QUESTION: Of all the pitfalls in running a business, which do you consider the most common and how can I avoid making these mistakes?
ANSWER: As a small business owner, you can have a solid business plan, a great concept and a good reputation in the community. Yet a single mistake can be all it takes to upset your apple cart. Consider these common errors that can doom small companies:
1. Relying too much on one “big” customer – Never, ever have all your eggs in one basket. In fact, one customer should never account for more than 10% of your business. While it is great to have a large account, it is also true that these same accounts may expect you to be on call 24/7 and cut your margins to the bone. As in any investment, it is wise to spread your risk. Five customers producing $10,000 each is preferable to one customer producing $50,000 in revenue.
2. Losing key employees to competitors – Most small businesses have only a few employees. If your shop consists of three “key” people and you lose one to your competition, you have lost one third of your workforce. You must now pick up the slack, while searching for and training a replacement. The former employee may also take some of your customers. Remember, good people are hard to find. Shower them with praise when warranted. Involve them in the decision making process. Be aware of what your competition offers their employees and make sure that compensation is not an issue.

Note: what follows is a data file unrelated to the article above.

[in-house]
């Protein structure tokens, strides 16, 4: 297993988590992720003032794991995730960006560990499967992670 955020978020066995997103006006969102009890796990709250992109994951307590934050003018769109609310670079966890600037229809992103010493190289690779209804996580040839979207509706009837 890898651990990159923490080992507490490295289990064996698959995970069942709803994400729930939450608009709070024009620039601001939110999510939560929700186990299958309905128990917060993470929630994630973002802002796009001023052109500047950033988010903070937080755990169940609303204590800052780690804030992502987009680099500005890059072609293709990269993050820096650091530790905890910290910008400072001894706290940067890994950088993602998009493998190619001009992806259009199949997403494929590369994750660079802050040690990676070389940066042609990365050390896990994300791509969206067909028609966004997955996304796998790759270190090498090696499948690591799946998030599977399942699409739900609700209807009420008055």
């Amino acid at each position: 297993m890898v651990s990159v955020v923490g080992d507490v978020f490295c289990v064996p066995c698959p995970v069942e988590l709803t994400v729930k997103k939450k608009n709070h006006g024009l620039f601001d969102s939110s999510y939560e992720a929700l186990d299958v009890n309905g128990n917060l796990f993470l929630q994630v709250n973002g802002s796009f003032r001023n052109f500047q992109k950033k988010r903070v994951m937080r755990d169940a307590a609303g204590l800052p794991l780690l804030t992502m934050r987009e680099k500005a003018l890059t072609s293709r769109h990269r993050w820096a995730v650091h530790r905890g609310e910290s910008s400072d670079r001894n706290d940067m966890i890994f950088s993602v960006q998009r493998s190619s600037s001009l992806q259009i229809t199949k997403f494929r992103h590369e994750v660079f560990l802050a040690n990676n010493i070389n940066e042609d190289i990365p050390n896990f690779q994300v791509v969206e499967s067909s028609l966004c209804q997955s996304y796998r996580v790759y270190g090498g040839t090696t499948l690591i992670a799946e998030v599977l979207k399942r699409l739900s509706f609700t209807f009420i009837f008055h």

3. Trusting a bookkeeper too much – Remember, everyone is honest until circumstances in their lives dictate desperate measures. You should maintain control over your company’s money whenever possible. Do not give a bookkeeper check-signing authority. Review your monthly bank statements and check the list of receivables and payables for unusual entries. Be sure to include a fidelity bond as part of your insurance program.
4. Having a relationship with just one bank – Most small businesses depend on loans and lines of credit to get them started and avoid cash-flow shortfalls. If your bank has a change in policy or ownership, you may need a backup plan. If your business has ample cash flow, consider opening a second account with another banking institution who offers lines of credit
5. Thinking you will never get sick or unable to perform your duties – In a small business, you are the engine that drives the train. If you have a long term illness or become disabled it could mean the demise of your business. Delegate important jobs to capable employees and mentor their progress in a constructive manner.
6. Working with unstable suppliers or distributors – If your operation depends on other for the goods and services you provide, it is critical that you take great care in the selection of those with whom you do business. Always ask for customer references and work with multiple suppliers whenever possible. Have your attorney review contracts to make sure you understand the terms and conditions.
Gray Poehler is a volunteer with the Naples Chapter of SCORE. To learn more about management issues facing your small business, contact SCORE Naples. Counseling is provided FREE of charge to all U.S. citizens and legal aliens. To register call 239-430-0081 or visit our web site http://naples.score.org/mentors . A counselor will contact you within 48 hours. Please include your name, email address, and a contact phone number.